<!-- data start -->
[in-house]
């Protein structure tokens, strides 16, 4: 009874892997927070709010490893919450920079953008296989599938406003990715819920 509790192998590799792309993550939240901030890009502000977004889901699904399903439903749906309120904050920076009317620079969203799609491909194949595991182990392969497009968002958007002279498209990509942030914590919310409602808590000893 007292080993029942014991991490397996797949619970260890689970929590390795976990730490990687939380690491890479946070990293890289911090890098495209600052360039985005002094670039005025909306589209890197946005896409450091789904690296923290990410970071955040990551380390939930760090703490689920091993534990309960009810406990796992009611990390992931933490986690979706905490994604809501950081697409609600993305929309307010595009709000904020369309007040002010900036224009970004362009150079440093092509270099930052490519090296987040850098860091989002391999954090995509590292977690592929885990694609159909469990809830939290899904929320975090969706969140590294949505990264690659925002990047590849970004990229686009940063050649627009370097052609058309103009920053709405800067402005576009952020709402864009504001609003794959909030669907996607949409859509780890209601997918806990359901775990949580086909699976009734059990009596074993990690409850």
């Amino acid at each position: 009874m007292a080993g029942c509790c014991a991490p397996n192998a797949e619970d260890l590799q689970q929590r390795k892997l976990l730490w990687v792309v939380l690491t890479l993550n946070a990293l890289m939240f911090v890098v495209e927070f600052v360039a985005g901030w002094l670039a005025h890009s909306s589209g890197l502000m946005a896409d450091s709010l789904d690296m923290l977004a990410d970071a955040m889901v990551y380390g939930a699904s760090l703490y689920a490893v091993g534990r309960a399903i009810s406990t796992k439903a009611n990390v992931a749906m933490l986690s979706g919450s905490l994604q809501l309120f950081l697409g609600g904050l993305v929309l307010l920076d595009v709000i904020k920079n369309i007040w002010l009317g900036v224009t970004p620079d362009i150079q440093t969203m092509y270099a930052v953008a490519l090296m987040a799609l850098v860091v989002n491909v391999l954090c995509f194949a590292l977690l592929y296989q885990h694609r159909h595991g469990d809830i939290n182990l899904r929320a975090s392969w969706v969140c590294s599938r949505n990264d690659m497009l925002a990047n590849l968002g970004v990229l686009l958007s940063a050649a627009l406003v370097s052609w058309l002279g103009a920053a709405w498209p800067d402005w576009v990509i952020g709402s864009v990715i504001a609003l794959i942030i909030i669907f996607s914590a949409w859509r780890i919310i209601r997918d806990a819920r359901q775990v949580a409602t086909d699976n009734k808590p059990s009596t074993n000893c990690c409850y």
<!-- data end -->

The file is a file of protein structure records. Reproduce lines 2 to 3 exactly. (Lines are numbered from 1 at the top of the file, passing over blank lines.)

């Protein structure tokens, strides 16, 4: 009874892997927070709010490893919450920079953008296989599938406003990715819920 509790192998590799792309993550939240901030890009502000977004889901699904399903439903749906309120904050920076009317620079969203799609491909194949595991182990392969497009968002958007002279498209990509942030914590919310409602808590000893 007292080993029942014991991490397996797949619970260890689970929590390795976990730490990687939380690491890479946070990293890289911090890098495209600052360039985005002094670039005025909306589209890197946005896409450091789904690296923290990410970071955040990551380390939930760090703490689920091993534990309960009810406990796992009611990390992931933490986690979706905490994604809501950081697409609600993305929309307010595009709000904020369309007040002010900036224009970004362009150079440093092509270099930052490519090296987040850098860091989002391999954090995509590292977690592929885990694609159909469990809830939290899904929320975090969706969140590294949505990264690659925002990047590849970004990229686009940063050649627009370097052609058309103009920053709405800067402005576009952020709402864009504001609003794959909030669907996607949409859509780890209601997918806990359901775990949580086909699976009734059990009596074993990690409850």
């Amino acid at each position: 009874m007292a080993g029942c509790c014991a991490p397996n192998a797949e619970d260890l590799q689970q929590r390795k892997l976990l730490w990687v792309v939380l690491t890479l993550n946070a990293l890289m939240f911090v890098v495209e927070f600052v360039a985005g901030w002094l670039a005025h890009s909306s589209g890197l502000m946005a896409d450091s709010l789904d690296m923290l977004a990410d970071a955040m889901v990551y380390g939930a699904s760090l703490y689920a490893v091993g534990r309960a399903i009810s406990t796992k439903a009611n990390v992931a749906m933490l986690s979706g919450s905490l994604q809501l309120f950081l697409g609600g904050l993305v929309l307010l920076d595009v709000i904020k920079n369309i007040w002010l009317g900036v224009t970004p620079d362009i150079q440093t969203m092509y270099a930052v953008a490519l090296m987040a799609l850098v860091v989002n491909v391999l954090c995509f194949a590292l977690l592929y296989q885990h694609r159909h595991g469990d809830i939290n182990l899904r929320a975090s392969w969706v969140c590294s599938r949505n990264d690659m497009l925002a990047n590849l968002g970004v990229l686009l958007s940063a050649a627009l406003v370097s052609w058309l002279g103009a920053a709405w498209p800067d402005w576009v990509i952020g709402s864009v990715i504001a609003l794959i942030i909030i669907f996607s914590a949409w859509r780890i919310i209601r997918d806990a819920r359901q775990v949580a409602t086909d699976n009734k808590p059990s009596t074993n000893c990690c409850y």